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Senior citizens at Texas State prove there's no age limit on learning

The university said about two dozen senior students enroll in their classes each year.

SAN MARCOS, Texas — At Texas State University in San Marcos, you may be surprised by the maturity of some students.

Ian Whitehead brings added wisdom to his anthropology class. At 78 years old, he’s closer in age to his professor than his classmates. 

Professor Angela VandenBroek considers it a plus.

“We study human experience, so having those different voices in the classroom makes it a lot more fun to have discussions when everyone comes in with something new. Ian, of course, has a wealth of experience to share,” VandenBroek said. “I think it's fantastic. There's no time that says it's too late to learn things. If you're interested and you want to learn, college is a great place to be.”

Whitehead is what you would call a lifelong learner.

“At this college? I've been here six years,” Whitehead said. “Prior to that, I was a student at Northwest Vista College in San Antonio, which is where my wife was a professor.”

Whitehead said his wife’s position gave him the opportunity to continue his education. At first, he was taking classes just for fun to explore his interests. 

Before he knew it, the degree was nearly complete.

“Now I’m only one subject away from graduating,” Whitehead said.

He started his professional career in oil and gas before switching over to construction. Down the line, he opened his own construction company. When he’s not focused on the scientific study of humanity, he’s building houses.

“It’s a nice balance,” Whitehead said. “I love it!”

It’s through a state program that Whitehead is able to further his knowledge for free. Jayme Blaschke, the senior media relations manager at TSU, said about two dozen senior students enroll in their classes each year.

“It essentially allows adults 65 and older to attend up to six hours of courses,” Blaschke said. “That's roughly equivalent to two classes per semester for no tuition fee.”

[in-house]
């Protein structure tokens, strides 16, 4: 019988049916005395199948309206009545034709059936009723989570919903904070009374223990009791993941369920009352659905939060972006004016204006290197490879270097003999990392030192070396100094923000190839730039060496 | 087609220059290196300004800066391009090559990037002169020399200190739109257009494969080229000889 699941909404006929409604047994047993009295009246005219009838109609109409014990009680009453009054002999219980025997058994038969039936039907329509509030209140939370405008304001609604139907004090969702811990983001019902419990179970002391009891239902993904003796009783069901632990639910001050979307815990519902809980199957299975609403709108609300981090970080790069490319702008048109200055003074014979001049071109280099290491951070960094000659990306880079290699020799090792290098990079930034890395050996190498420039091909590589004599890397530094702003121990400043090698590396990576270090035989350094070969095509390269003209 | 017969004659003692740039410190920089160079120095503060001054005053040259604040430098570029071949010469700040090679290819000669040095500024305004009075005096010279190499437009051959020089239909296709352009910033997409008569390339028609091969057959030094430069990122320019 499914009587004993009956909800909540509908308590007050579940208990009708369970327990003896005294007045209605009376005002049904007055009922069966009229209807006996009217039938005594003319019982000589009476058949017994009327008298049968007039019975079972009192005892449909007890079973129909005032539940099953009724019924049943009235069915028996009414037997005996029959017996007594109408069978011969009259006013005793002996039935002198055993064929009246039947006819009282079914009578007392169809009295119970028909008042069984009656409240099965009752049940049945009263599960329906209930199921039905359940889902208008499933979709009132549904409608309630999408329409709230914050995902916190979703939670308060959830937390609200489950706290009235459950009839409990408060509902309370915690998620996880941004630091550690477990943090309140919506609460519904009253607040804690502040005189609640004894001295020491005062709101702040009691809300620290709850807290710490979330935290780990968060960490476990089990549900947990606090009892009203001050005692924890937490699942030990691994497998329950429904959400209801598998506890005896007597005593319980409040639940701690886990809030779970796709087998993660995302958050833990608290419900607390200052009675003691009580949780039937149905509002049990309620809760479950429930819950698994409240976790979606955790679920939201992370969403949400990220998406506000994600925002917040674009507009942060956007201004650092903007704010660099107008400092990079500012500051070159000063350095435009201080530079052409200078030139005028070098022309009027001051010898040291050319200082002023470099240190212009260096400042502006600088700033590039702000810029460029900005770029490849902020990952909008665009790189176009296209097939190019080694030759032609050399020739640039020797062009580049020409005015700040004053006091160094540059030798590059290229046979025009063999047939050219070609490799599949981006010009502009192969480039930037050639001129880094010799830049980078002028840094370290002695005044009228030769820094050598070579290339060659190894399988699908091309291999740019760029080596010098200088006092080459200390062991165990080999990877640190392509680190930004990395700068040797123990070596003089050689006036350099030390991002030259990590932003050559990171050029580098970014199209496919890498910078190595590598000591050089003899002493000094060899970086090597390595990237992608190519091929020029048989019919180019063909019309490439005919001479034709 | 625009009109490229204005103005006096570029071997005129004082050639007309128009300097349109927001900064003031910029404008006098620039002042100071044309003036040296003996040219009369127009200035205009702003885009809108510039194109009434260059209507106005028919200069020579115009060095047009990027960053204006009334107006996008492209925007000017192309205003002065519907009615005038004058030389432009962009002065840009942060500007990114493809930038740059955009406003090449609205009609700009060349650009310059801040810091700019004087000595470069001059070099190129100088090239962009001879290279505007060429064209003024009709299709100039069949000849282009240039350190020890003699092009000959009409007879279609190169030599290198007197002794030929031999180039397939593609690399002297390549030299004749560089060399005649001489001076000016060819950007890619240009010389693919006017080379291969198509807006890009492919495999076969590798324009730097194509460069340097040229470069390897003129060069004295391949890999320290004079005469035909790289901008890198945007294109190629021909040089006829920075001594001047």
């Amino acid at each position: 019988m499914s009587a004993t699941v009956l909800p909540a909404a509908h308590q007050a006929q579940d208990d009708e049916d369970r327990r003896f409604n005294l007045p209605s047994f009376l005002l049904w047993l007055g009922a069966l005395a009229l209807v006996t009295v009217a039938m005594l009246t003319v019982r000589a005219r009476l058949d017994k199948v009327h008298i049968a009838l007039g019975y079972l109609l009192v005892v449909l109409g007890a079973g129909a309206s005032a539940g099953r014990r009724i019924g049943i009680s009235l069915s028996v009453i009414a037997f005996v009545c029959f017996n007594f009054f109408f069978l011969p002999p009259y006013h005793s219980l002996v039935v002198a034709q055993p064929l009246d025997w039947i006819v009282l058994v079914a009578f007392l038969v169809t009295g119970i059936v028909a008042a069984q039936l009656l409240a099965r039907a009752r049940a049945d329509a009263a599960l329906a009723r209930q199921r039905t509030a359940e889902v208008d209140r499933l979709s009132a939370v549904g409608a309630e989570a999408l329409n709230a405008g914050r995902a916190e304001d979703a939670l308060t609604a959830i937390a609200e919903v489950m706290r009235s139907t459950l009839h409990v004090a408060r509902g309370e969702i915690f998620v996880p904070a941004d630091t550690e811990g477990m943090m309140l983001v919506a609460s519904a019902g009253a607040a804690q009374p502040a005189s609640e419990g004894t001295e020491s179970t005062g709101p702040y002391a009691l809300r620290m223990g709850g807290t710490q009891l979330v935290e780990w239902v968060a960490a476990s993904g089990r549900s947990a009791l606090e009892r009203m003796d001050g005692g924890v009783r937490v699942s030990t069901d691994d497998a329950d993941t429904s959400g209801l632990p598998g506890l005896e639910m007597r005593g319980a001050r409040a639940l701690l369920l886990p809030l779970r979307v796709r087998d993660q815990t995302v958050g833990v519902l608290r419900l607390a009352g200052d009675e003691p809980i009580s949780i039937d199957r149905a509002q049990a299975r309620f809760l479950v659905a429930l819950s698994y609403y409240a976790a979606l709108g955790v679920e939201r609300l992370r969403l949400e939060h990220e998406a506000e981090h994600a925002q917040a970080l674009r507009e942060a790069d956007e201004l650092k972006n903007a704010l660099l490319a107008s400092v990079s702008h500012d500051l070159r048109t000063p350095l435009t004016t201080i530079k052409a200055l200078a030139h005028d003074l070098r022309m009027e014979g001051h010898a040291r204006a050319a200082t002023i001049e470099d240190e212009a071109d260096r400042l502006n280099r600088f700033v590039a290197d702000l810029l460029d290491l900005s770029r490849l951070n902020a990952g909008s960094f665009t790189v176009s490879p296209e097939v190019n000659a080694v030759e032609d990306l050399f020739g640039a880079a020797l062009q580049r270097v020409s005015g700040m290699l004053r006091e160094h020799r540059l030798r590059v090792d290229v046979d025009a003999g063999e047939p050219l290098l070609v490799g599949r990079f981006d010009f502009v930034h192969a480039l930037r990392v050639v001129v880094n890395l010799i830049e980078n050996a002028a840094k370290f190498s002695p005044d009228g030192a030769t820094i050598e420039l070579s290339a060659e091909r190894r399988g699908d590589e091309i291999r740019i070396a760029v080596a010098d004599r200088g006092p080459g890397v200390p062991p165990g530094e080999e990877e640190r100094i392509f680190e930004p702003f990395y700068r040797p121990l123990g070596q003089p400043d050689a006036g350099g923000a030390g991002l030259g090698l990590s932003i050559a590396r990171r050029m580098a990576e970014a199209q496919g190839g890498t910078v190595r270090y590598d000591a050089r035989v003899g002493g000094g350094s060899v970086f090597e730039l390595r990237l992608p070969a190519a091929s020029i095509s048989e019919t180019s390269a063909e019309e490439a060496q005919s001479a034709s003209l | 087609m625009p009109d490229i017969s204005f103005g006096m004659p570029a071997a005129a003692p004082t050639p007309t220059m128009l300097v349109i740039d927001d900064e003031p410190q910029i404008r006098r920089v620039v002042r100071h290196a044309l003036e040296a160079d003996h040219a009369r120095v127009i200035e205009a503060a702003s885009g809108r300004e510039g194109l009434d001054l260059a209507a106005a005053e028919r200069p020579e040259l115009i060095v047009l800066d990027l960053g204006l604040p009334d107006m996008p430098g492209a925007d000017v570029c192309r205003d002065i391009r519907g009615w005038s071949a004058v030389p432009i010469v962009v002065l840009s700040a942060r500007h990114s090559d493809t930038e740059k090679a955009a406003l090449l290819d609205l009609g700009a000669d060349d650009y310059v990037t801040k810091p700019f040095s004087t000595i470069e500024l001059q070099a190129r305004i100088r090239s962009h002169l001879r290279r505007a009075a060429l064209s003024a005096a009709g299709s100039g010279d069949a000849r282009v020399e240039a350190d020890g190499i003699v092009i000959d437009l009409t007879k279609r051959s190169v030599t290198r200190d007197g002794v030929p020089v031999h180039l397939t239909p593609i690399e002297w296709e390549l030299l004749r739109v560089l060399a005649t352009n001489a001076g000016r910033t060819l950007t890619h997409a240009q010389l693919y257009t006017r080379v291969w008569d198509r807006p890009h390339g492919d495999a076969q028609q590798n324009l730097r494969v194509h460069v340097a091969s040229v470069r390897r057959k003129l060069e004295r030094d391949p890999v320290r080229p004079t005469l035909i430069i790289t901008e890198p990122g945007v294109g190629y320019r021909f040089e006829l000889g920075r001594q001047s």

He calls the program a win-win for the university and its surrounding communities.  

“I've seen classes where you have nontraditional students in with traditional students, and you can almost get a mentorship. A lot of the older students will have some degree of college experience and a lot more life experience,” Blaschke said. “You see interesting, dynamic relationships build up between the younger students and the older students, especially when study groups and such are involved.”

Evolving interests, newfound passions

Jim Chestnut, a distance learner at TSU, said online access has made it easier for him to learn.

“I discovered the benefits of Texas State as an undergraduate. I came back to school after I had other careers. I graduated at the age of 65 with the BAAS degree, Bachelor of Applied Arts and Sciences,” Chestnut said.

Chestnut’s professional life has range, from television broadcaster to musician. He said this program at TSU allows him to pursue his curiosity.

“My first master's is in interdisciplinary studies,” Chestnut said. “Now, I'm working on a degree in public health education and promotion, a second master’s.”

Chestnut said he’s going to minor in dementia and aging studies. He hopes to become a certified health education specialist, but he doesn’t plan to use his credentials professionally. 

He said this knowledge is for his benefit alone.

“My wife asked me similar questions,” Chestnut said. “She said, ‘Why are you doing this?’ And I said, ‘Two reasons: because I can and I want to have a good death.’ I want to go out looking forward instead of looking back. If one can maintain a childhood sense of curiosity, the brain can stay alive and function through a sense of the meaning of life.”

Chestnut and Whitehead have learned a lot through this program, including the secret to a long life, and one well-lived.

“Staying active, both physically and mentally,” Whitehead said. “At this stage, I have a happy balance of that and I'm very thankful for that. Very thankful.”

While many eager students can’t wait to move on to the next stage of their journey, they may be able to learn a thing or two from their peers who jumped at the opportunity to take a second lap around.

If you’re 65 years or older and want to learn more about the program offered at Texas State University, click here.

The statewide program is only offered at public universities that opt into it, which means it’s not available at private colleges like Trinity University or the University of the Incarnate Word. The public relations team at the University of Texas at San Antonio told KENS 5 they currently don’t participate in this program either.



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